The Phoenix Clan managed to get down to Modesto this year, with a great deal of natural terrain features, rivers, and old wreckage getting in their way, particularly as they tried to get through Stockton. They seemed to have a pretty easy shot southeast towards Fresno the next year lined up though, where they planned to gather plenty of resources before they made the journey down to Bakersfield. It was during this journey to Fresno that the caravan had hit a snag. In particular, one early morning in June 2509, the caravan failed to get underway. Specifically, half of it, as a farming car in the middle of that long snake of vehicles failed to move like the ones behind and in front of it.

Investigating the disturbance, a combination of engineers, Old Ones, and scouts approached the car from both sides, most of them armed. Flashlights lit up on the ends of firearms, and the scouts crouched down low to peer beneath the tracked vehicle. At first they only noticed darkness, but soon they saw their lights reflecting off of shiny black spines, and they proceeded to immediately begin opening fire. Thorne shouted over the din of weapons fire. “Don’t let it attack anyone! Watch out!”

The Roach’s back plates and spines deflected most of the heavy slugs harmlessly, though some of its spines snapped right off. It scurried quickly out from under the car and charged one of the groups on one of the sides of the car, straight towards Thorne’s group. “Stun it!” The two Old Ones with him let loose twin arcs of electricity, which attached to the metallic carapace of the Roach quickly, briefly halting its movements, while Vasille Tzen appeared from the other side of the car, having had the scouts on that side launch him up on top of it where he fired on it from the rear. Smoke spilled out from inside the shuddering, creature, and Thorne approached carefully so that he could carefully aim at the joints that joined those huge upper arms to its body and fired into the muscular gaps.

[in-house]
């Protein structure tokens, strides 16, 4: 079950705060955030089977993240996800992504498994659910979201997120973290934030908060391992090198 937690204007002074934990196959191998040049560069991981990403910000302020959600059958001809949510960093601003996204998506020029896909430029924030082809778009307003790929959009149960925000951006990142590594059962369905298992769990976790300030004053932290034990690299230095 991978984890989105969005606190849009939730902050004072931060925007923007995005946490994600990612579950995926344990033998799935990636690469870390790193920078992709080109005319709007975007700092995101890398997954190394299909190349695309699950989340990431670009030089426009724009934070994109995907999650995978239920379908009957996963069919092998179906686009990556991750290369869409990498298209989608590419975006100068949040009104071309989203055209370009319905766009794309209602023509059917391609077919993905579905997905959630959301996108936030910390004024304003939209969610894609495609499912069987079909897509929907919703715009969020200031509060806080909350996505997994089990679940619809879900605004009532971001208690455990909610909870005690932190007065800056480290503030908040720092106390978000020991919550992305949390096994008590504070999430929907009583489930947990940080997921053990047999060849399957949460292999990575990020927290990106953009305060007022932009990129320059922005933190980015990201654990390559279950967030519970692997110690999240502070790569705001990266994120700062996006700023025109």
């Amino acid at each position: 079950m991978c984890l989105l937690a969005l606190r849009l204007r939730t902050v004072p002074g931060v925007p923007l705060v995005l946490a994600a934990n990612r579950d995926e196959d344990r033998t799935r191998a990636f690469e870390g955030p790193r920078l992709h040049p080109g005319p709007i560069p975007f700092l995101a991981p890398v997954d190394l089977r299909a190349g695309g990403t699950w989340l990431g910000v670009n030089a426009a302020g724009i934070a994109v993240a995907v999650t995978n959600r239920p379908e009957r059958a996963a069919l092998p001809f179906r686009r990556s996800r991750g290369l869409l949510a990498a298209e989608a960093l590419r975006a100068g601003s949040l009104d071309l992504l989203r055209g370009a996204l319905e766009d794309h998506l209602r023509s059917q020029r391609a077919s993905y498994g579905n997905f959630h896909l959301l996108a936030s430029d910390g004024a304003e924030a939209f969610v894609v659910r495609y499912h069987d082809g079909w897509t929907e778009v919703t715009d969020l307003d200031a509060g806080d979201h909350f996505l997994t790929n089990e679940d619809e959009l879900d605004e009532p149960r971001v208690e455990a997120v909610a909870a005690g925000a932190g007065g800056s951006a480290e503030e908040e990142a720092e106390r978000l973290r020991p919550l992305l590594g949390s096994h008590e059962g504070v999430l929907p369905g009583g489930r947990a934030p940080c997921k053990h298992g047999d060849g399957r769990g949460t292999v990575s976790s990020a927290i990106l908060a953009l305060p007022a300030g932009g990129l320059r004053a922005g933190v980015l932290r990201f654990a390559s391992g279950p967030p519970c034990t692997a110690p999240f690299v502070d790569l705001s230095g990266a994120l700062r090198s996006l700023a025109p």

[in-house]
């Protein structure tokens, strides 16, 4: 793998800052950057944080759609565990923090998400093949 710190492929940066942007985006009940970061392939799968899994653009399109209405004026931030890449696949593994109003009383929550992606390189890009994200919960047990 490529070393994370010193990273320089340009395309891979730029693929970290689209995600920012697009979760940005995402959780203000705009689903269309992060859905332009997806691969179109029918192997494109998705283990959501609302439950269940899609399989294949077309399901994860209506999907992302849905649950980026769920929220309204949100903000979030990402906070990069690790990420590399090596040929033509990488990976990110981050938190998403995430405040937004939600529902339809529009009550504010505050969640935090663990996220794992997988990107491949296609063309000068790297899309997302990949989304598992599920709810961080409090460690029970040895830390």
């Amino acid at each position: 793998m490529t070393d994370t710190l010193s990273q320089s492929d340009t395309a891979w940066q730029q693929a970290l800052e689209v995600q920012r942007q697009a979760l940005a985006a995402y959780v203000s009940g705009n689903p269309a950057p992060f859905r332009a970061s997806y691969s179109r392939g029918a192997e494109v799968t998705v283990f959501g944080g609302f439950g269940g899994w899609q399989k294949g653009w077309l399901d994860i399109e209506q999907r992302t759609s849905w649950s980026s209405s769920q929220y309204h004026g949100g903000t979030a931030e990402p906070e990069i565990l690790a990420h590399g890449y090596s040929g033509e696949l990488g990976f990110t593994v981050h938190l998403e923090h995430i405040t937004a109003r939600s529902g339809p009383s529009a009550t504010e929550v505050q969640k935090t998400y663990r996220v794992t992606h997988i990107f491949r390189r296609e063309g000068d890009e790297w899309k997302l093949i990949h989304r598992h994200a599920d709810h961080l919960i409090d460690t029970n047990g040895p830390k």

With a pair of loud cracks, the arms totally tore loose from the body, pulling thick, twitching muscle out of the arms which began blackening and smoking from the continuous application of electricity. It seemed that its own seizing strength and the damage to the carapace caused it to break its own arms free with its great weight and strength. With the creature now prone and even more helpless than before, Thorne fired at its neck, trying to sever its head from its body. It took three shots.

“Cease fire! Charge your weapons. Check the other cars for any others. Let’s go!” A quick sweep of the other cars showed no signs of stowaways, and the engineers got to work fixing the very damaged wiring and undercarriage of the farming car. Thorne and Vasille did not seem pleased. “We can’t let this happen again, we can’t let them sneak up on the caravan like this. They might take a person next time. We need to be on better guard.” Vasille was staring at the thing. “It was cold.” Hawthorne looked over to the taller scout. “What do you mean? You couldn’t see it on thermals?”

Vasille shook his head. “Not until we started cooking it, anyway.” Lots of others were starting to gather around, especially the Elders. Elena’s nose wrinkled up at the smell. “Lobster…” The scouts turned to stare at the ancient woman. “It smells like cooked lobster.”